Monday morning, the Supreme Court delivered a unanimous decision in Evenwel v. Abbott, the case challenging the well-established “one person, one vote” principle that legislative districts should be based on the total number of people who live within them.
By seeking to narrow those counted in districting to registered or eligible voters only, instead of the general population, the challenge would have stripped representation for a broad swath of people, including LGBT people, immigrants, people of color, families with children, the formerly incarcerated, and those living with disabilities.
In September 2015, Lambda Legal joined an amicus brief submitted by a coalition of civil and voting rights groups, highlighting the impact that reversing this key principle would have on underrepresented populations. Today’s ruling affirms the principle that it is “one person, one vote” that counts, not “one voter, one vote.” It holds that, when it comes to redrawing legislative districts, everyone is entitled to representation because our elected officials represent us all, not just those who have the right to vote.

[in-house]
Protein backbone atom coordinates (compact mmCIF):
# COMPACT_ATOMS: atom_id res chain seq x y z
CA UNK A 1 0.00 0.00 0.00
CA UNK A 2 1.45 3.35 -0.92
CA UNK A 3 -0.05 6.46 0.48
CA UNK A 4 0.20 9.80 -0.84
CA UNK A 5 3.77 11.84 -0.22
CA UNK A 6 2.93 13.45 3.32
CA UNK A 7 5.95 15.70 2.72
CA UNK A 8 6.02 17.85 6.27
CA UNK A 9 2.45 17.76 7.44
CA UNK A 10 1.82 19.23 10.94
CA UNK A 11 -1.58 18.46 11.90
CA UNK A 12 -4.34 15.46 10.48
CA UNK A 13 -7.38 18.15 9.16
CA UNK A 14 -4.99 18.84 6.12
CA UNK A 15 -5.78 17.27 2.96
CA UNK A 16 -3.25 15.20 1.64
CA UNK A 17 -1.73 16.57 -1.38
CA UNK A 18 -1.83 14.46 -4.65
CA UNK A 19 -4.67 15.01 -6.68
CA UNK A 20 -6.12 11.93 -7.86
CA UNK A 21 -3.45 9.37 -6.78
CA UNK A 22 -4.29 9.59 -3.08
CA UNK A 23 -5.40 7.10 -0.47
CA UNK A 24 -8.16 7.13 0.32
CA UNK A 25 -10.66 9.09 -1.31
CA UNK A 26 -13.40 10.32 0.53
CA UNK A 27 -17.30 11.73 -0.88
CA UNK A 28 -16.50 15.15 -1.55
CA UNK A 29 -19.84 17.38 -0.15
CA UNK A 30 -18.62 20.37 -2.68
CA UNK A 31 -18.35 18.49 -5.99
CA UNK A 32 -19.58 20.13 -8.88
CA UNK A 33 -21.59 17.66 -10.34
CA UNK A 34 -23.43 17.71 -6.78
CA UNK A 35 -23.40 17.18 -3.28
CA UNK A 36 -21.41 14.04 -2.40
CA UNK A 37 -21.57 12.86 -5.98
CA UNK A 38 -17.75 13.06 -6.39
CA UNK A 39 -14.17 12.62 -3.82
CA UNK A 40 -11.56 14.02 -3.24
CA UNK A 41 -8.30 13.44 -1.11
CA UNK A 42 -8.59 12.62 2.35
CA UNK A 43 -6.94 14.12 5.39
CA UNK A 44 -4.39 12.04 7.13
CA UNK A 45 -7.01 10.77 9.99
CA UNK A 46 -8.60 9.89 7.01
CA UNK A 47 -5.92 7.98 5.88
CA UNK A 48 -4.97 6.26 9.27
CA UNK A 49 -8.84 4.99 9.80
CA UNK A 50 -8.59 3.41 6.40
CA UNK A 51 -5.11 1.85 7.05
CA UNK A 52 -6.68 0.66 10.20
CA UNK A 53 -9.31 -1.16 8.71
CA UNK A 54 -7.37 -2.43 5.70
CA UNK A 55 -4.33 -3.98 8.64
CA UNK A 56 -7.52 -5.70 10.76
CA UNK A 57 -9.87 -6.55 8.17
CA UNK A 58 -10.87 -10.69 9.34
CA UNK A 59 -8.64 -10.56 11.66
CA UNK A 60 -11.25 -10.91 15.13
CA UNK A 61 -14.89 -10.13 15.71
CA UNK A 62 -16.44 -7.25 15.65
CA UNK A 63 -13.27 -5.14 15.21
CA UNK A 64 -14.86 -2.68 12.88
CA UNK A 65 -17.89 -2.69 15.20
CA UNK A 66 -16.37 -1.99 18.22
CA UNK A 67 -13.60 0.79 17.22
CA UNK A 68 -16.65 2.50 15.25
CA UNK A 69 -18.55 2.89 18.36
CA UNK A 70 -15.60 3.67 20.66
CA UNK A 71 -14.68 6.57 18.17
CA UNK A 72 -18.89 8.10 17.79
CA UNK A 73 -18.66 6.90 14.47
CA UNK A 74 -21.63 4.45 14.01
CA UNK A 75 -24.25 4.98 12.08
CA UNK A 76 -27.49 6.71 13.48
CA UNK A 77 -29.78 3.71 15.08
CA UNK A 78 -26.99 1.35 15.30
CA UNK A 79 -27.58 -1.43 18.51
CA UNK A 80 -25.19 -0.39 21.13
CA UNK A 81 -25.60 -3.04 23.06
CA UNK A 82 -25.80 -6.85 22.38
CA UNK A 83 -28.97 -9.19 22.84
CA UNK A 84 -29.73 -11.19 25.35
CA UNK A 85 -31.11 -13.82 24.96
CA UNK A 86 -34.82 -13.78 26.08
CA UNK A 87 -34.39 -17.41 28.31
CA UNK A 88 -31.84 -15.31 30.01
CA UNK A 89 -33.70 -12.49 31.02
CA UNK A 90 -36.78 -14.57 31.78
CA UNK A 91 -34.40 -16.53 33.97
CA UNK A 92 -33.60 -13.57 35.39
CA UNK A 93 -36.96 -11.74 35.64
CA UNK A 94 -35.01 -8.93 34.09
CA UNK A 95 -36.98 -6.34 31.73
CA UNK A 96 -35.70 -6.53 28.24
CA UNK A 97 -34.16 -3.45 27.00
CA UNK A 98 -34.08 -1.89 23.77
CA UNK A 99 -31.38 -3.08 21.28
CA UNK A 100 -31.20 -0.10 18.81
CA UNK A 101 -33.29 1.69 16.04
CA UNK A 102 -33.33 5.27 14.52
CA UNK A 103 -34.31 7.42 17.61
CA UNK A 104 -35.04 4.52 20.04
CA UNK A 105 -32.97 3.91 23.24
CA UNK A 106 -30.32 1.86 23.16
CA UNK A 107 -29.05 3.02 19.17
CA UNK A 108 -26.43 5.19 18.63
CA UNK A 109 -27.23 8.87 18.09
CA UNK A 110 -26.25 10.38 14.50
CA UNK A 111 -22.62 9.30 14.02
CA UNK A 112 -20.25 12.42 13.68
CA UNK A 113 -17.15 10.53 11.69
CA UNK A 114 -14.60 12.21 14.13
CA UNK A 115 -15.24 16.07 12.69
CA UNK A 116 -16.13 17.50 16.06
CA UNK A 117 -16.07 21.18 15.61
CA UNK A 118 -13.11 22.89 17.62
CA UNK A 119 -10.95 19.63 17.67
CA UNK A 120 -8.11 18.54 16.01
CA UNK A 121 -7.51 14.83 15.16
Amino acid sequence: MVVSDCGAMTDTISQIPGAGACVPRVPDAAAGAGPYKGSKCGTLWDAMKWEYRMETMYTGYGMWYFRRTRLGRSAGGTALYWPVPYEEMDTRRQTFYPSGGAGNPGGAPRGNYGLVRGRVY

Following the decision Monday, Lambda Legal Legal Director and Eden/Rushing Chair Jon W. Davidson said, “Today’s Supreme Court ruling is a big victory for democracy and voting rights. For as long as a person is subject to the government’s laws, sends their children to public schools, or walks or drives to work on public roads, they are entitled to representation in government.”
Davidson added, “Much more work remains to ensure fair and inclusive representation, and to prevent cynical attempts to suppress voter participation across the country. We must restore the Voting Rights Act and fight restrictive voter ID laws, which frequently create problems for transgender voters, who often face challenges obtaining identification that matches their gender identity and expression. Lambda Legal will continue its efforts to protect voting rights around the country.”